The World Bank recently released a report titled “Aspiring Indonesia: Expanding the Middle Class”. The report focuses on how the middle class has been growing significantly in Indonesia for the last few decades. It says one in every five Indonesians now belongs to the middle class comprising at least 52 million people earning between Rp 1.2 million and Rp 6 million per person per month (US$7.75-38 per person per day). The income level looks low, however the “aspiring middle class” identified as those earning a little over Rp 500,000 to Rp 1.2 million monthly and even poorer groups are of course more prone to economic shocks.
As the “fastest growing segment of the population”, the middle class is the country’s supporting pillar and the future of our nation.
If Indonesia is to realize its ambitions of spurring growth and someday becoming a high-income country, according to the report, it will need more support and participation in the development from the middle class.
A larger middle-class population and market in Indonesia has significant economic, political, environmental and social implications. The emerging middle class in Indonesia can boost consumer spending and economic growth and broaden prosperity. A strong middle class can also be an effective pressure group, a powerful voice for better governance. The government has always been influenced by Indonesia’s elite and has given a lot of attention to the poor. Now it must systematically and strategically engage with the middle class. Engaging the middle class might well be the best way to increase the effectiveness of development policies.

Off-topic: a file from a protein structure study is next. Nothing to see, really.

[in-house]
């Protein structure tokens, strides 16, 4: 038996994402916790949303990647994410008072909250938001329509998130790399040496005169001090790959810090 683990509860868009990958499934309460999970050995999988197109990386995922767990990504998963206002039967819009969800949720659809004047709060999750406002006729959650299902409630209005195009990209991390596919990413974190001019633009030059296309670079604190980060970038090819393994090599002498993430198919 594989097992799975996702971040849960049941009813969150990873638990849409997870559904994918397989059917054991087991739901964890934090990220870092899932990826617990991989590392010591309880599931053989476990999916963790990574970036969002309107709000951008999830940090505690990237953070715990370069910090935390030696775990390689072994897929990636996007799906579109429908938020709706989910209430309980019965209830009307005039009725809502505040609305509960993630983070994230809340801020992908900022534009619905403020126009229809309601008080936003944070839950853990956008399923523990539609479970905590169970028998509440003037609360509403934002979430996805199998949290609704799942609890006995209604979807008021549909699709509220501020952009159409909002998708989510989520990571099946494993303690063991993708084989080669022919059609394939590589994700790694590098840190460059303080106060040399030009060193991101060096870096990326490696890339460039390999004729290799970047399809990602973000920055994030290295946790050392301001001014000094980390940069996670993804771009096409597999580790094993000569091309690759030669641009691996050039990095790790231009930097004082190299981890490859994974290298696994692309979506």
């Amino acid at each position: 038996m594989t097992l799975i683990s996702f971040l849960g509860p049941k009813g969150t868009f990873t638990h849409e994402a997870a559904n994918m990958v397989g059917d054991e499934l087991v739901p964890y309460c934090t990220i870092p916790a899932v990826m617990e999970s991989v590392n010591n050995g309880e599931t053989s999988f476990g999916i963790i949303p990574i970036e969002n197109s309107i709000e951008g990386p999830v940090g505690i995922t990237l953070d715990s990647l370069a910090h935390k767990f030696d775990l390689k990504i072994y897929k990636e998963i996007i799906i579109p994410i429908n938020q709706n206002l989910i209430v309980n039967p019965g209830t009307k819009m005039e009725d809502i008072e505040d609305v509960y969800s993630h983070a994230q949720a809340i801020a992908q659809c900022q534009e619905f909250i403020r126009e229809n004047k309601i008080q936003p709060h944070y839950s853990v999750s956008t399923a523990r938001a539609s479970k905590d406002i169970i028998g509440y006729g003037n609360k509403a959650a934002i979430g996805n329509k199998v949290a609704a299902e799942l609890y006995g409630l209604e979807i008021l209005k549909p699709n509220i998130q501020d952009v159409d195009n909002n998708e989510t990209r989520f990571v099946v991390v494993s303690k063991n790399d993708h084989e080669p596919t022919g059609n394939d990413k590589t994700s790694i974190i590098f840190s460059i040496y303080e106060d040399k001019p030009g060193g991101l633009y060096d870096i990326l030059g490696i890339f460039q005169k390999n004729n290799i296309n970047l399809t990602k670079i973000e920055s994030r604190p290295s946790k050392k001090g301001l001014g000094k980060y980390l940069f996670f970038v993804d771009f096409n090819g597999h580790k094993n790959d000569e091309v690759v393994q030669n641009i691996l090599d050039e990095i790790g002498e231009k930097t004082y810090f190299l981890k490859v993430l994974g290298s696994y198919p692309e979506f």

The effectiveness of public policy is influenced by an accurate and comprehensive public communication strategy. An important part of that strategy will be to improve transparency and accountability in budgeting processes. Discussions on state and local budgeting have come to be perceived as a very technical process and sometimes proceed behind committee doors or through closed budget hearings among ministries and line departments. This creates resistance among the public—including the middle class—to pay attention to the development issues.
There is also a problem with insufficient human resource capacity within ministries to handle public communication. Moreover, some high-level officials tend to use technical jargon that is hard to understand by the middle class and the general public. Not to mention that sometimes they also publicly express disagreement with government policies.
In this digital era, fake news, hoaxes and politicization of public policy are some other challenges. The capacity of officials to respond to wrong and misleading information needs to be improved. The middle class—which enjoys increasing access to education and information—is becoming increasingly critical.